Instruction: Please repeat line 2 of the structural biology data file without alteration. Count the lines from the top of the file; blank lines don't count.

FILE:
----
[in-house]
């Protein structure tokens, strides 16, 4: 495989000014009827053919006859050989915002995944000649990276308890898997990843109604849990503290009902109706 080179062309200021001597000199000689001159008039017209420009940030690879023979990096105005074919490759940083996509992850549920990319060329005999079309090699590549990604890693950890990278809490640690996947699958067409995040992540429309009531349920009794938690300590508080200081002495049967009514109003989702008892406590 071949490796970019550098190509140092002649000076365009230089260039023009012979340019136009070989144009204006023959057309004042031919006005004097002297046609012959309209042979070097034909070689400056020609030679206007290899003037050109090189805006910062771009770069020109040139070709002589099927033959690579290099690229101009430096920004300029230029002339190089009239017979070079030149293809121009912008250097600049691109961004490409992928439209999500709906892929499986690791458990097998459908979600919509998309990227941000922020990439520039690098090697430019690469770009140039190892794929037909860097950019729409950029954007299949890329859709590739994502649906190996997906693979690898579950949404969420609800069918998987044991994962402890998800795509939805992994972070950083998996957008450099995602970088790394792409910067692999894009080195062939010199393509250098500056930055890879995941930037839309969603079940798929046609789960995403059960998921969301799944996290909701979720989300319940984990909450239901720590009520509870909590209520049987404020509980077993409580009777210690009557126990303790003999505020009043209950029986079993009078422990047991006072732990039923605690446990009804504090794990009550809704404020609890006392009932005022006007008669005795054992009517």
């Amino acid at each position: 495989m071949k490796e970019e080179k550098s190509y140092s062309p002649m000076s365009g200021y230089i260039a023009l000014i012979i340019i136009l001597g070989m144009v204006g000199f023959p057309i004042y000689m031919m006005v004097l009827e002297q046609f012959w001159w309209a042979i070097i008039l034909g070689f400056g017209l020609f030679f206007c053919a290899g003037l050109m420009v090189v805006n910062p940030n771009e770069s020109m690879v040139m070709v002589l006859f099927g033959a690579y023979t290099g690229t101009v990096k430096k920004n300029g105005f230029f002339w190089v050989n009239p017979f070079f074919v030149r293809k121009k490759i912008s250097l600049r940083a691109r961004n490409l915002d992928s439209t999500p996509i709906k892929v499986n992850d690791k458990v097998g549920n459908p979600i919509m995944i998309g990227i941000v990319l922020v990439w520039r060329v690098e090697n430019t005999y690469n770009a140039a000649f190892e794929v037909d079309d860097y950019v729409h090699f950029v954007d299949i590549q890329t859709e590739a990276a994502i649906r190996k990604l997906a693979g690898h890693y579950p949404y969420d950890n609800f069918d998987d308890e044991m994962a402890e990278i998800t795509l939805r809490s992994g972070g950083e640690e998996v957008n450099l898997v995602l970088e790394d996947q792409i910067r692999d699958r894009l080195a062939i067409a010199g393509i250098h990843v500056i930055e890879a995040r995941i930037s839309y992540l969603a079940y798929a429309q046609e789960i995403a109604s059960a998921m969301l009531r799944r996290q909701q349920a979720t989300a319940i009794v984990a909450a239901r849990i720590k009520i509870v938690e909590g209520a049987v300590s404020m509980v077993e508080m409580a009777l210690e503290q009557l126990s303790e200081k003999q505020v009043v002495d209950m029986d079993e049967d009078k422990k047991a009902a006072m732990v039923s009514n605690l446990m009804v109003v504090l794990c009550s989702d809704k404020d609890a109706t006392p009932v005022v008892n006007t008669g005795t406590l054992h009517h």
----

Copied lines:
């Protein structure tokens, strides 16, 4: 495989000014009827053919006859050989915002995944000649990276308890898997990843109604849990503290009902109706 080179062309200021001597000199000689001159008039017209420009940030690879023979990096105005074919490759940083996509992850549920990319060329005999079309090699590549990604890693950890990278809490640690996947699958067409995040992540429309009531349920009794938690300590508080200081002495049967009514109003989702008892406590 071949490796970019550098190509140092002649000076365009230089260039023009012979340019136009070989144009204006023959057309004042031919006005004097002297046609012959309209042979070097034909070689400056020609030679206007290899003037050109090189805006910062771009770069020109040139070709002589099927033959690579290099690229101009430096920004300029230029002339190089009239017979070079030149293809121009912008250097600049691109961004490409992928439209999500709906892929499986690791458990097998459908979600919509998309990227941000922020990439520039690098090697430019690469770009140039190892794929037909860097950019729409950029954007299949890329859709590739994502649906190996997906693979690898579950949404969420609800069918998987044991994962402890998800795509939805992994972070950083998996957008450099995602970088790394792409910067692999894009080195062939010199393509250098500056930055890879995941930037839309969603079940798929046609789960995403059960998921969301799944996290909701979720989300319940984990909450239901720590009520509870909590209520049987404020509980077993409580009777210690009557126990303790003999505020009043209950029986079993009078422990047991006072732990039923605690446990009804504090794990009550809704404020609890006392009932005022006007008669005795054992009517």